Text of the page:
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Salt Lake convention business strong despite recession

Published: 03/11/2009
This is a big year for the Salt Lake Convention & Visitors Bureau.

It's celebrating its silver anniversary, 25 years of marked growth that includes a prominent supporting role in securing and staging the 2002 Winter Olympics.

But like everyone else, the bureau is trying to withstand the onslaught of the recession -- something it has been able to do thus far.

Its prospects of continuing to do so will be enhanced greatly if it succeeds this July in impressing thousands of visitors from Meeting Professionals International (MPI), the people who decide where companies, groups and trade associations hold their future conventions.

Collectively, those meetings generate $14 billion worth of spending each year. With a good showing July 11-14, the Salt Lake CVB hopes to increase its share of the national meeting market beyond the $243.6 million worth of business brought in last year.

"This is a great opportunity to bring the best and the brightest of our industry here and to show them what we are and what we're becoming," said Bureau President Scott Beck, citing ongoing construction projects that are reshaping downtown Salt Lake City. "I'm always amazed by the looks on people's faces when we go to the 16th floor of the Marriott hotel and show them what's going on."

At the bureau's annual meeting Tuesday night, Beck said 2008 was the second-best year ever for booking future hotel-filling meetings, surpassed only by the year when rooms were secured for the Olympics.

The CVB staff booked meetings that, in total, are projected to produce visitor spending of nearly $325 million, he said.

Efforts to promote skiing at Salt Lake County's four resorts -- Alta, Snowbird, Brighton and Solitude -- also grew last winter. The bureau sold $3.2 million of "Superpasses," good at each of the four, a 2.5 percent increase over the previous year.

Free publicity about Salt Lake-based skiing in national publications also increased 95 percent, Beck said.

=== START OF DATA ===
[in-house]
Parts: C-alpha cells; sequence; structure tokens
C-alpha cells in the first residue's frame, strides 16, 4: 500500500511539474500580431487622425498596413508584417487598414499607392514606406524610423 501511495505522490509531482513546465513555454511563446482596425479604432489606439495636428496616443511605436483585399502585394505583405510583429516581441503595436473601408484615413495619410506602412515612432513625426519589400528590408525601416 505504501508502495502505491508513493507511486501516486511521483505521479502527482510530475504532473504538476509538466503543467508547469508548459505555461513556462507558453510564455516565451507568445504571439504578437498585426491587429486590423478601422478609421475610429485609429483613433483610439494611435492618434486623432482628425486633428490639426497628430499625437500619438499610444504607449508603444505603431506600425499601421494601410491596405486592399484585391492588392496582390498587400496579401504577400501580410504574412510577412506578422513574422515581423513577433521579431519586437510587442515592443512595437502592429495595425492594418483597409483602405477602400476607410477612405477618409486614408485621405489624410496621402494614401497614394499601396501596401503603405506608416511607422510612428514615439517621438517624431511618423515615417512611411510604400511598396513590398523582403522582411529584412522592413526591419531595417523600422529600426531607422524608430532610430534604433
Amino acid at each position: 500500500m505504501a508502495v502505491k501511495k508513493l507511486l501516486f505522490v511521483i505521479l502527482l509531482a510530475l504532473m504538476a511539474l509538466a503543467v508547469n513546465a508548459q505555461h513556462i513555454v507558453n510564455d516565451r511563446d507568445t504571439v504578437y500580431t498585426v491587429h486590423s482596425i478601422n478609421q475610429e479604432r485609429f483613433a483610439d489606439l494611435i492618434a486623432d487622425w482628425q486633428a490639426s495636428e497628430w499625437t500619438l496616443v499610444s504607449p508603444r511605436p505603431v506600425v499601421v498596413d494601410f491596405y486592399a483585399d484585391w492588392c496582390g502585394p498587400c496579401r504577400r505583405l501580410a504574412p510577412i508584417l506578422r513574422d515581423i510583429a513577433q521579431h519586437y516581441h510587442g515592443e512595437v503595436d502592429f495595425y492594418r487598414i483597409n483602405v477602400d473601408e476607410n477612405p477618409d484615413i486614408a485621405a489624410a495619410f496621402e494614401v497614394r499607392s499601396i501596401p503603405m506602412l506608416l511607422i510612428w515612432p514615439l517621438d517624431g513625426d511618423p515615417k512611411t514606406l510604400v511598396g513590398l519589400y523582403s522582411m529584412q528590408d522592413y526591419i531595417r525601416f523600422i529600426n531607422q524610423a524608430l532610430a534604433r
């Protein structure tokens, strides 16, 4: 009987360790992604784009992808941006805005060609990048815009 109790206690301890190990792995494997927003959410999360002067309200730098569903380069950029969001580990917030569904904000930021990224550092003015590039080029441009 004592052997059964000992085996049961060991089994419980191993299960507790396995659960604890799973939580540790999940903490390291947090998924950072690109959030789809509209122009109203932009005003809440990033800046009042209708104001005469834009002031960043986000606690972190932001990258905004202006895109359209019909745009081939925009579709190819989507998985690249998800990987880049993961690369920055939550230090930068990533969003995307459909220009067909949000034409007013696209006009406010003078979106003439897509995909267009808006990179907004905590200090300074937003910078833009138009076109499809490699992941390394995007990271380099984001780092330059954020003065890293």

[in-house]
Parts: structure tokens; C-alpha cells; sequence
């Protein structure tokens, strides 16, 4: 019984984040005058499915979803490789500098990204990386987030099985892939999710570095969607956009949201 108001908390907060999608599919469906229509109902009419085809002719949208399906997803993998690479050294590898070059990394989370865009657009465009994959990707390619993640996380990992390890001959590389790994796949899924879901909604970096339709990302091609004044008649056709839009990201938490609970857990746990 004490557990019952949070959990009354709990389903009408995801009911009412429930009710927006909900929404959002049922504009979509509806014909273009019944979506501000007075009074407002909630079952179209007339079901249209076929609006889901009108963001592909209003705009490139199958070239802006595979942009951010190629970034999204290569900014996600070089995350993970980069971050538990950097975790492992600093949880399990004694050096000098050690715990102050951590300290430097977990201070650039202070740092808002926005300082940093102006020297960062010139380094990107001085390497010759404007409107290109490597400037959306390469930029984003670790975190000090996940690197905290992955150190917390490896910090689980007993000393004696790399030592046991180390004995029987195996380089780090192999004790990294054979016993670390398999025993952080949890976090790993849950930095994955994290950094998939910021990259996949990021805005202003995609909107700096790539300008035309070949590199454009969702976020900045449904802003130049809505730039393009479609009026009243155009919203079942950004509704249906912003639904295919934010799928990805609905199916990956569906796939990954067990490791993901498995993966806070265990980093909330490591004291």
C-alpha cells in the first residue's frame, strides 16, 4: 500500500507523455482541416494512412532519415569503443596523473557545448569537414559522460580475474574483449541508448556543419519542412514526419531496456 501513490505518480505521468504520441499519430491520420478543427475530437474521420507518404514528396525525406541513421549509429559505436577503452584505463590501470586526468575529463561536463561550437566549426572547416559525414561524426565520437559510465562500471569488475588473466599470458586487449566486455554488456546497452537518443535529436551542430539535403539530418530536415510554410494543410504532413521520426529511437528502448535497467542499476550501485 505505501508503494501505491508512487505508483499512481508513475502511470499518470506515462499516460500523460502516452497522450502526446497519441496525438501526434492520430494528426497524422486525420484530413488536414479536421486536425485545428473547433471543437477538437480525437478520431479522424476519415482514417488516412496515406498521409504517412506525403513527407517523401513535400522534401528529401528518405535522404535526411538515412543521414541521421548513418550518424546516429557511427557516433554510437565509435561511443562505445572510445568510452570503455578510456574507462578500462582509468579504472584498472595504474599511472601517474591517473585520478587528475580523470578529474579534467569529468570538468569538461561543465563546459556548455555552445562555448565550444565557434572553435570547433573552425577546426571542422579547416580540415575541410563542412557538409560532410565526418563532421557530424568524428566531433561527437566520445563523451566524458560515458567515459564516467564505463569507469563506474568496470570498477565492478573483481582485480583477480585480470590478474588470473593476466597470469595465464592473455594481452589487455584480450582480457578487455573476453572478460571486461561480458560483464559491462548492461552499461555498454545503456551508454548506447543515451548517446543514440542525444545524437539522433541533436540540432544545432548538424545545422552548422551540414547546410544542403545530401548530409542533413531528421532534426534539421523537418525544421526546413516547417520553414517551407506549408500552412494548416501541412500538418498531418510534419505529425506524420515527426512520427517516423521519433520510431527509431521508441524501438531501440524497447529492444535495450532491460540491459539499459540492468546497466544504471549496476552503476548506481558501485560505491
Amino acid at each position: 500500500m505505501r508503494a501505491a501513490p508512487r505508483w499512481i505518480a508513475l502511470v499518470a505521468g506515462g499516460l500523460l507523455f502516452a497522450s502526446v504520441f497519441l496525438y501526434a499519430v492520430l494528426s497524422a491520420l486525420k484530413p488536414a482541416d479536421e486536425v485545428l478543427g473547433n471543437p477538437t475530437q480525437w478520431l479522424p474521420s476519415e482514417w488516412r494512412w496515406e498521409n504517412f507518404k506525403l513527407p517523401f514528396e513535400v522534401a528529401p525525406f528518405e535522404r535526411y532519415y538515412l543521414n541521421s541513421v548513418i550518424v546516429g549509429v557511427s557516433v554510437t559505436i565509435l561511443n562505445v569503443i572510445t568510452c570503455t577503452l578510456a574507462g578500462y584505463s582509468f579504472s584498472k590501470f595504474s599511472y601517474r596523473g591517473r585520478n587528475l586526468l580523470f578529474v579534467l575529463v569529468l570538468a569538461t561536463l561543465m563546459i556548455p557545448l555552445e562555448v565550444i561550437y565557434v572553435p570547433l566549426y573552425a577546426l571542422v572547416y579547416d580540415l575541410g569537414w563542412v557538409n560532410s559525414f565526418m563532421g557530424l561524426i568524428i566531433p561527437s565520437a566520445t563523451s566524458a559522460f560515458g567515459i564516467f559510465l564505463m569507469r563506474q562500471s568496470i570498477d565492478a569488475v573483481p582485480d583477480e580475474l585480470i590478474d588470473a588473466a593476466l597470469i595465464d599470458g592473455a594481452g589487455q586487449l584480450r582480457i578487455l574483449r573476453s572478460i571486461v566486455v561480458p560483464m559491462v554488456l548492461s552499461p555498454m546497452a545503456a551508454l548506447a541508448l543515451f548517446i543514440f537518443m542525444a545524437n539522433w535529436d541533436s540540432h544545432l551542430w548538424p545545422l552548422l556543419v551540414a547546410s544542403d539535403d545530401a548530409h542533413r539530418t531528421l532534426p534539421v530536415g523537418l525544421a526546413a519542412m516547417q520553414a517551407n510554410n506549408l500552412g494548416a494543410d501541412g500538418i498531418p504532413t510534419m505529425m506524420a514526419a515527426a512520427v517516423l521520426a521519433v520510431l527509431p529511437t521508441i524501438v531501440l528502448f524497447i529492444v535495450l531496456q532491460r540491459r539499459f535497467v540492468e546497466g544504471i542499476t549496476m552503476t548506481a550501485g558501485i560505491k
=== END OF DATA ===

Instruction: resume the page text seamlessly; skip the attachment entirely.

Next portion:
But there is no doubt, he acknowledged, that the recession is making everyone antsy. Attendance at events is down -- last month's Outdoor Retailer Winter Market slipped 5 percent from 2008 -- and Salt Lake City will face more competition for future bookings from convention-city heavyweights such as Las Vegas.

MPI President Bruce MacMillan, in town to address the bureau meeting, said he believes Salt Lake City is well positioned to flourish in this age of heightened competition.

"The [Salt Palace] convention center is fabulous. You have the hotels. Any city that can host the Olympics and that has put money into the infrastructure will do well," he said. "Strong meeting and event destinations will get stronger, and those on the periphery will fall away. You can't just be good. You have to be great."

MacMillan also emphasized that government officials and politicians should stop criticizing companies for holding meetings in the wake of government bailouts, contending these gatherings spur innovation within the assembled groups and create legacies for the communities in which they are held.

"Making it harder for people to get together is not the answer" to the current economic problems, he said. "Keeping your eye on the long term is the way to go."

 

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